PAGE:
"Only Nineteen", "I Was Only Nineteen" or "A Walk in the Light Green" is the most widely recognised song by Australian folk group Redgum. The song was released in March 1983 as a single, which hit number one on the Kent Music Report Singles Chart for two weeks. It was also recorded for Redgum's live album Caught in the Act (Epic Records) released in June, which stayed in the top forty of the Kent Music Report Albums Chart for four months. Royalties for the song go to the Vietnam Veterans Association of Australia. It is in the Australasian Performing Right Association's Top 30 Australian Songs of all time.
"The 'Fish' Cheer / I-Feel-Like-I'm-Fixin'-to-Die Rag" is an anti-Vietnam War protest song by Country Joe and the Fish from their 1967 eponymous album. It is sometimes also referred to as the "Vietnam Song".
"Universal Soldier" is a song written and recorded by Canadian singer-songwriter Buffy Sainte-Marie. The song was originally released on Sainte-Marie's debut album It's My Way! in 1964. "Universal Soldier" was not a popular hit at the time of its release, but it did garner attention within the contemporary folk music community. Sainte-Marie said of the song: "I wrote 'Universal Soldier' in the basement of The Purple Onion coffee house in Toronto in the early sixties. It's about individual responsibility for war and how the old feudal thinking kills us all."
"Draft Dodger Rag" is a satirical anti-war song by Phil Ochs, a U.S. protest singer from the 1960s known for being a harsh critic of the American military industrial complex. Originally released on his 1965 album, I Ain't Marching Anymore, "Draft Dodger Rag" quickly became an anthem of the anti-Vietnam War movement.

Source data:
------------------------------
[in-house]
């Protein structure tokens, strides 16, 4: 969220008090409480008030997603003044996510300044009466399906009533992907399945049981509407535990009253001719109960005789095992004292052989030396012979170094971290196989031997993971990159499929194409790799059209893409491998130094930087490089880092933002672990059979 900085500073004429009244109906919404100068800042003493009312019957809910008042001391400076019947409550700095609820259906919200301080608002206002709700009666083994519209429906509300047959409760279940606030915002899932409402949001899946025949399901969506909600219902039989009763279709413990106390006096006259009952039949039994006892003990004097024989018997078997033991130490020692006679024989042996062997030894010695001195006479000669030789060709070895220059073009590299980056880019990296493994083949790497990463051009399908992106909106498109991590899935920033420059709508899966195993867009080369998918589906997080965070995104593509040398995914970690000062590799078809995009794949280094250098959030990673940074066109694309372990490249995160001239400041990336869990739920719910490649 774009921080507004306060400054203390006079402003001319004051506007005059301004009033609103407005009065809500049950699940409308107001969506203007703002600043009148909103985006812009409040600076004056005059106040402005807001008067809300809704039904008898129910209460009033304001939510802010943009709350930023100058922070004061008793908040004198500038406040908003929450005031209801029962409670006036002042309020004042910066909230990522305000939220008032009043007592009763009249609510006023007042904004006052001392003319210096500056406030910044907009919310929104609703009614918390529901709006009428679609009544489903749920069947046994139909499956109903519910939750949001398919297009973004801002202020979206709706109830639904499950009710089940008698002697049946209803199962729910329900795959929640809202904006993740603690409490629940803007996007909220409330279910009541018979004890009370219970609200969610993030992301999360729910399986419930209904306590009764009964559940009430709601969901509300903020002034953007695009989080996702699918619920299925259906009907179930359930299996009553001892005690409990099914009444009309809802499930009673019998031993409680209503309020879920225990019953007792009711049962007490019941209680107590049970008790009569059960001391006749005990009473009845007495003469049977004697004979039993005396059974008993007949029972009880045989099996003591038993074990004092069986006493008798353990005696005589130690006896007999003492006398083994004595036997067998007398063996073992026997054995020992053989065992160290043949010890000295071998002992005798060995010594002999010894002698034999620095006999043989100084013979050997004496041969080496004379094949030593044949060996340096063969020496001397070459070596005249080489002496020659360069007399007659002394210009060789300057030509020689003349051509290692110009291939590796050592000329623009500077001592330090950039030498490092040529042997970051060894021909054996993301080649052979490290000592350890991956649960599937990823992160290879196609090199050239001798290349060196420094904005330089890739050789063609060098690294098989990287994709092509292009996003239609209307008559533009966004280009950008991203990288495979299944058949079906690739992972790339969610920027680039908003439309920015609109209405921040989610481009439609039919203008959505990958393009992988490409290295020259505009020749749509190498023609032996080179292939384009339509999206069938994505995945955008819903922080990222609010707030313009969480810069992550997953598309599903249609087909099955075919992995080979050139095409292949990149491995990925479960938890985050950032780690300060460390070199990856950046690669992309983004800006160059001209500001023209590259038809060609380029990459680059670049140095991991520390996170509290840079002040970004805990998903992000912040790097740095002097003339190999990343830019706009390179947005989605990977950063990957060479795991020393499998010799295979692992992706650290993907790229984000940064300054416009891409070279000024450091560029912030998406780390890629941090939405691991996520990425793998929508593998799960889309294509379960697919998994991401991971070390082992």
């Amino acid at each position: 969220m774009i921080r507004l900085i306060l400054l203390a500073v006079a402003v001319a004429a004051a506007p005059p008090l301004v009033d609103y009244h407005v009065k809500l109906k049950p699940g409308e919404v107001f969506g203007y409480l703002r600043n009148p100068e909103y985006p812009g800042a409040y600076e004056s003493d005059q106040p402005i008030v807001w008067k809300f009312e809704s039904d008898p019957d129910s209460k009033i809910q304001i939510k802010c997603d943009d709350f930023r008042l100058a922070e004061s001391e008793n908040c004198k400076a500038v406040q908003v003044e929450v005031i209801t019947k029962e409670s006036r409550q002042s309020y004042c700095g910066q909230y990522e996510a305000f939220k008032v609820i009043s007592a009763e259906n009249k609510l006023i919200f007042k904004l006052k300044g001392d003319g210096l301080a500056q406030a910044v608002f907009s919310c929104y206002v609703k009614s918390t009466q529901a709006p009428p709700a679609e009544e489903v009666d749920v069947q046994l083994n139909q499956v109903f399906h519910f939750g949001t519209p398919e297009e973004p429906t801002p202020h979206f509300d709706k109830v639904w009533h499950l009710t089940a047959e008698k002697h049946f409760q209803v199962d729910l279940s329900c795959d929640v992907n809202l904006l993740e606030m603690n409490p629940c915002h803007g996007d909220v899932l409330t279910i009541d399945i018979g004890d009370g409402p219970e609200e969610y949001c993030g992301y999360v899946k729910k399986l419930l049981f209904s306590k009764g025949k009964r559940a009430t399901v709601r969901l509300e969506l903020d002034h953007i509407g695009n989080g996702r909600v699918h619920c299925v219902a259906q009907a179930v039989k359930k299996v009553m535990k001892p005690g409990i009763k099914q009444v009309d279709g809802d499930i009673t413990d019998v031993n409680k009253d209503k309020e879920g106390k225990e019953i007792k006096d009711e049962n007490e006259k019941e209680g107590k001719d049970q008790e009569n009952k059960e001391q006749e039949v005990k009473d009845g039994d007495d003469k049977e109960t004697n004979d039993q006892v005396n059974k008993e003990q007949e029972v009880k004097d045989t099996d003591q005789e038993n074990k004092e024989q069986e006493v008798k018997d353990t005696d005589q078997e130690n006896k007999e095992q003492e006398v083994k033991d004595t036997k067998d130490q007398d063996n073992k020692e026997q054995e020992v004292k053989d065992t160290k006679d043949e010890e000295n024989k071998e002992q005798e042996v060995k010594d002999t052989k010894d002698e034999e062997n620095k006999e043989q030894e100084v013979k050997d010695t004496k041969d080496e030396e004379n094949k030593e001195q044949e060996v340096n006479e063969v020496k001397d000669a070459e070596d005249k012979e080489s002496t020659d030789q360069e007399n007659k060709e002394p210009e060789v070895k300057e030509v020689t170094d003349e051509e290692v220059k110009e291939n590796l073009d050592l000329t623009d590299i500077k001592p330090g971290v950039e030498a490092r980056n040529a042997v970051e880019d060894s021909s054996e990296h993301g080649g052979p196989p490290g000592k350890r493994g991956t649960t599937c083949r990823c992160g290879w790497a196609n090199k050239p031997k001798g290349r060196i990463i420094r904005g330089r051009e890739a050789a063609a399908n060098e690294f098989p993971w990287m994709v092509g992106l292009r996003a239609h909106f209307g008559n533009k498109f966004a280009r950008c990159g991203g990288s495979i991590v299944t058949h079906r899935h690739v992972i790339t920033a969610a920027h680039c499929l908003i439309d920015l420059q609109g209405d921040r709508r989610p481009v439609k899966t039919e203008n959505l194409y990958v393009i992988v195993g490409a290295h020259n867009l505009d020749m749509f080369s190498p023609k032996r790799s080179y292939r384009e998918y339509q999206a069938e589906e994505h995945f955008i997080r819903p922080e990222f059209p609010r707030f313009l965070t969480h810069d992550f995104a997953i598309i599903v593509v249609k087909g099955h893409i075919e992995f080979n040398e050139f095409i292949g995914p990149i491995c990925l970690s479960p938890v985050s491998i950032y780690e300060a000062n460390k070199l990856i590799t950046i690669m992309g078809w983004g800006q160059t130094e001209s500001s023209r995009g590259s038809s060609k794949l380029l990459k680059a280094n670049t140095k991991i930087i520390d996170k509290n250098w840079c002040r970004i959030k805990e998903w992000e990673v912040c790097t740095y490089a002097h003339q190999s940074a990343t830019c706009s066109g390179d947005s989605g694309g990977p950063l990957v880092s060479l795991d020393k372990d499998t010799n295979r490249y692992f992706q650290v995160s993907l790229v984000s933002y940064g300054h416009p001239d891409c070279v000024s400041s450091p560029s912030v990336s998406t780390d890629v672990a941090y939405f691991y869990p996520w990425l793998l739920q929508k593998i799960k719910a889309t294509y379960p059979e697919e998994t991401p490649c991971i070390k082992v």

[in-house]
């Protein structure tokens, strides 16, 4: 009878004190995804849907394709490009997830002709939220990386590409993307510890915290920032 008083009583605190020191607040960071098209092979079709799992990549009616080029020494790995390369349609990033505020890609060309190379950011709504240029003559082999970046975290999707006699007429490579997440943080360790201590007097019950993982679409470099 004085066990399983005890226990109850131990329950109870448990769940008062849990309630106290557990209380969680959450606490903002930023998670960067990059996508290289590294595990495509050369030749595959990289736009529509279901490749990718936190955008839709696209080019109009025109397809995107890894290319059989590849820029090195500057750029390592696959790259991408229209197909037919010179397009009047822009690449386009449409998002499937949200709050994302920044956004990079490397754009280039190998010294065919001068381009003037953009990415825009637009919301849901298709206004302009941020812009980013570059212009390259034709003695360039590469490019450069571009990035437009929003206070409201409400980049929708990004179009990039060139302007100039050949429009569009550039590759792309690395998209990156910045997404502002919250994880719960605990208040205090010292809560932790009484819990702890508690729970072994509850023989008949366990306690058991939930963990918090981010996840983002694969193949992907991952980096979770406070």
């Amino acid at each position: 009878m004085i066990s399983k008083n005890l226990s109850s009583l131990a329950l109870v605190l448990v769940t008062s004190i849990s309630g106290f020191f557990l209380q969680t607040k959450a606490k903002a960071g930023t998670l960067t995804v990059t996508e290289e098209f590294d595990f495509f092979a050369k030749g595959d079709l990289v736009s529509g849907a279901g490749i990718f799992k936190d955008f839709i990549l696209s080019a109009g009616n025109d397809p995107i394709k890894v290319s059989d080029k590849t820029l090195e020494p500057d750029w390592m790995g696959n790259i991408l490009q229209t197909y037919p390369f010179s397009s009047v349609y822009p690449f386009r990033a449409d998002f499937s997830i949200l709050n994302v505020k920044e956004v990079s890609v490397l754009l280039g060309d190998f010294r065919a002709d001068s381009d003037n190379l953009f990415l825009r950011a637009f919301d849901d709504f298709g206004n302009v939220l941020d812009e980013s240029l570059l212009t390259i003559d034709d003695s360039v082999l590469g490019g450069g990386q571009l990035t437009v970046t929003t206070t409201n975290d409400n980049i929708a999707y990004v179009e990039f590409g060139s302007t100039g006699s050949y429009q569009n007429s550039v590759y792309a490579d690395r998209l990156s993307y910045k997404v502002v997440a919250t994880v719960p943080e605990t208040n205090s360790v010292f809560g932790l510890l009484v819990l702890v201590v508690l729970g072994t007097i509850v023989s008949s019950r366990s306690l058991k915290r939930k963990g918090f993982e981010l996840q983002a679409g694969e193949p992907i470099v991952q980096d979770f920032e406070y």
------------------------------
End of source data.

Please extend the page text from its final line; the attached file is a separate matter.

"The War Is Over" is an anti-war song by Phil Ochs, a U.S. protest singer from the 1960s known for being a harsh critic of the American military-industrial establishment. The song, which was originally released on Tape from California (1968), has been described as "one of the most potent antiwar songs of the 1960s". One of Ochs' biographers wrote that "The War Is Over" is his "greatest act of bravery as a topical songwriter".
"The Ballad of the Green Berets" is a patriotic song in the ballad style about the Green Berets, an elite special force in the U.S. Army. It is one of the very few songs of the 1960s to cast the military in a positive light, yet in 1966 it became a major hit, reaching No. 1 for five weeks on the Hot 100 and four weeks on Cashbox. It was also a crossover smash, reaching No. 1 on Billboard's Easy Listening chart and No. 2 on Billboard's Country survey.